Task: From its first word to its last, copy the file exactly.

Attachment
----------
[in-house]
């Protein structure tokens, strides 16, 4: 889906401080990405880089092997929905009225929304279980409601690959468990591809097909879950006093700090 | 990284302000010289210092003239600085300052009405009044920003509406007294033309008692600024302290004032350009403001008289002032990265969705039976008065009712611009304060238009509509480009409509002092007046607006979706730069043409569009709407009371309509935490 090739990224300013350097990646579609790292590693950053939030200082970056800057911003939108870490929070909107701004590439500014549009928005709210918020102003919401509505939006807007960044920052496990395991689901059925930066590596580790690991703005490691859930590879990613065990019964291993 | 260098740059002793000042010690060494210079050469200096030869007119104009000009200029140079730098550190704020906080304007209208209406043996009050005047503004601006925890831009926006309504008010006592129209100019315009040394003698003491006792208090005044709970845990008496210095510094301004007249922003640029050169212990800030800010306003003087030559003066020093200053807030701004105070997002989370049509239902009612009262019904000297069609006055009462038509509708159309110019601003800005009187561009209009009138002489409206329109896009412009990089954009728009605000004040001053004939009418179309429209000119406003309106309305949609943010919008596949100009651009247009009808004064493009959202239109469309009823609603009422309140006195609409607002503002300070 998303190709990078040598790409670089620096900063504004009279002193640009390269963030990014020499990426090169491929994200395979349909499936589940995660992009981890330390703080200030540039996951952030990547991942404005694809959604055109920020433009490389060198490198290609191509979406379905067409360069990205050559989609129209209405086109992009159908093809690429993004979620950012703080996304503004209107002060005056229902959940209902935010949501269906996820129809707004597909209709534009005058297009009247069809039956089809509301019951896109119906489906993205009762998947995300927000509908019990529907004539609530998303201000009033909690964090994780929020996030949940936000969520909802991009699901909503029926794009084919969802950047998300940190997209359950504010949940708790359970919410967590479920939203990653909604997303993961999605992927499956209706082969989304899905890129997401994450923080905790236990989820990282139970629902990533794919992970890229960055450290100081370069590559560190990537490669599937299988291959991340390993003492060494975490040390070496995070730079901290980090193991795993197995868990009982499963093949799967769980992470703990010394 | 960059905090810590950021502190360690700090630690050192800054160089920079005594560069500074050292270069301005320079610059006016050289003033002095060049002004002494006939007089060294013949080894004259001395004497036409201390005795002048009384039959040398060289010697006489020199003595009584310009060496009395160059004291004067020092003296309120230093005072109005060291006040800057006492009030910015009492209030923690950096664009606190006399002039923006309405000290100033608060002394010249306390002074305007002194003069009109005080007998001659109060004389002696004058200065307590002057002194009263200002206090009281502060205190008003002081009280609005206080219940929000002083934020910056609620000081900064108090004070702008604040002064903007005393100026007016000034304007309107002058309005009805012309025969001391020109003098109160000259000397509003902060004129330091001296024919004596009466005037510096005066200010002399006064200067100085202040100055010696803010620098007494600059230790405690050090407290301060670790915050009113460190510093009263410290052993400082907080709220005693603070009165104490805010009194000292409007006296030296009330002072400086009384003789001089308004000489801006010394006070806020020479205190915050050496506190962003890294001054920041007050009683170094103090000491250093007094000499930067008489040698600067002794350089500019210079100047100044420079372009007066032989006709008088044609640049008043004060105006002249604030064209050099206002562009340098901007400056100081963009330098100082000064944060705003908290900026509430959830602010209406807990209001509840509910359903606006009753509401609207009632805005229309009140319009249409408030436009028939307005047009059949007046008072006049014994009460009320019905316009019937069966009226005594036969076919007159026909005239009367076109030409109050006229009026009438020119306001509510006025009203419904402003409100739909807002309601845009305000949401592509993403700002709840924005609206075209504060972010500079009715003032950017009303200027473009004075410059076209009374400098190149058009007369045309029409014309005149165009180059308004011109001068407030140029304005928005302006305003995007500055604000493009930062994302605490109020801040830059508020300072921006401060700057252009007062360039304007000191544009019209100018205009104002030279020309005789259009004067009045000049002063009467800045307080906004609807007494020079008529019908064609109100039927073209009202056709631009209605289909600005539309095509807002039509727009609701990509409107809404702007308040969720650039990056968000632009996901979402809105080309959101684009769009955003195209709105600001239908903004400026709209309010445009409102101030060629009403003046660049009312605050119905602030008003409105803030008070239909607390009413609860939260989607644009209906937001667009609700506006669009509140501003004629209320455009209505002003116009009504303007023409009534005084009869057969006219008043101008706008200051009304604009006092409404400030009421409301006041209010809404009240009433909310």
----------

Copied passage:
[in-house]
């Protein structure tokens, strides 16, 4: 889906401080990405880089092997929905009225929304279980409601690959468990591809097909879950006093700090 | 990284302000010289210092003239600085300052009405009044920003509406007294033309008692600024302290004032350009403001008289002032990265969705039976008065009712611009304060238009509509480009409509002092007046607006979706730069043409569009709407009371309509935490 090739990224300013350097990646579609790292590693950053939030200082970056800057911003939108870490929070909107701004590439500014549009928005709210918020102003919401509505939006807007960044920052496990395991689901059925930066590596580790690991703005490691859930590879990613065990019964291993 | 260098740059002793000042010690060494210079050469200096030869007119104009000009200029140079730098550190704020906080304007209208209406043996009050005047503004601006925890831009926006309504008010006592129209100019315009040394003698003491006792208090005044709970845990008496210095510094301004007249922003640029050169212990800030800010306003003087030559003066020093200053807030701004105070997002989370049509239902009612009262019904000297069609006055009462038509509708159309110019601003800005009187561009209009009138002489409206329109896009412009990089954009728009605000004040001053004939009418179309429209000119406003309106309305949609943010919008596949100009651009247009009808004064493009959202239109469309009823609603009422309140006195609409607002503002300070 998303190709990078040598790409670089620096900063504004009279002193640009390269963030990014020499990426090169491929994200395979349909499936589940995660992009981890330390703080200030540039996951952030990547991942404005694809959604055109920020433009490389060198490198290609191509979406379905067409360069990205050559989609129209209405086109992009159908093809690429993004979620950012703080996304503004209107002060005056229902959940209902935010949501269906996820129809707004597909209709534009005058297009009247069809039956089809509301019951896109119906489906993205009762998947995300927000509908019990529907004539609530998303201000009033909690964090994780929020996030949940936000969520909802991009699901909503029926794009084919969802950047998300940190997209359950504010949940708790359970919410967590479920939203990653909604997303993961999605992927499956209706082969989304899905890129997401994450923080905790236990989820990282139970629902990533794919992970890229960055450290100081370069590559560190990537490669599937299988291959991340390993003492060494975490040390070496995070730079901290980090193991795993197995868990009982499963093949799967769980992470703990010394 | 960059905090810590950021502190360690700090630690050192800054160089920079005594560069500074050292270069301005320079610059006016050289003033002095060049002004002494006939007089060294013949080894004259001395004497036409201390005795002048009384039959040398060289010697006489020199003595009584310009060496009395160059004291004067020092003296309120230093005072109005060291006040800057006492009030910015009492209030923690950096664009606190006399002039923006309405000290100033608060002394010249306390002074305007002194003069009109005080007998001659109060004389002696004058200065307590002057002194009263200002206090009281502060205190008003002081009280609005206080219940929000002083934020910056609620000081900064108090004070702008604040002064903007005393100026007016000034304007309107002058309005009805012309025969001391020109003098109160000259000397509003902060004129330091001296024919004596009466005037510096005066200010002399006064200067100085202040100055010696803010620098007494600059230790405690050090407290301060670790915050009113460190510093009263410290052993400082907080709220005693603070009165104490805010009194000292409007006296030296009330002072400086009384003789001089308004000489801006010394006070806020020479205190915050050496506190962003890294001054920041007050009683170094103090000491250093007094000499930067008489040698600067002794350089500019210079100047100044420079372009007066032989006709008088044609640049008043004060105006002249604030064209050099206002562009340098901007400056100081963009330098100082000064944060705003908290900026509430959830602010209406807990209001509840509910359903606006009753509401609207009632805005229309009140319009249409408030436009028939307005047009059949007046008072006049014994009460009320019905316009019937069966009226005594036969076919007159026909005239009367076109030409109050006229009026009438020119306001509510006025009203419904402003409100739909807002309601845009305000949401592509993403700002709840924005609206075209504060972010500079009715003032950017009303200027473009004075410059076209009374400098190149058009007369045309029409014309005149165009180059308004011109001068407030140029304005928005302006305003995007500055604000493009930062994302605490109020801040830059508020300072921006401060700057252009007062360039304007000191544009019209100018205009104002030279020309005789259009004067009045000049002063009467800045307080906004609807007494020079008529019908064609109100039927073209009202056709631009209605289909600005539309095509807002039509727009609701990509409107809404702007308040969720650039990056968000632009996901979402809105080309959101684009769009955003195209709105600001239908903004400026709209309010445009409102101030060629009403003046660049009312605050119905602030008003409105803030008070239909607390009413609860939260989607644009209906937001667009609700506006669009509140501003004629209320455009209505002003116009009504303007023409009534005084009869057969006219008043101008706008200051009304604009006092409404400030009421409301006041209010809404009240009433909310």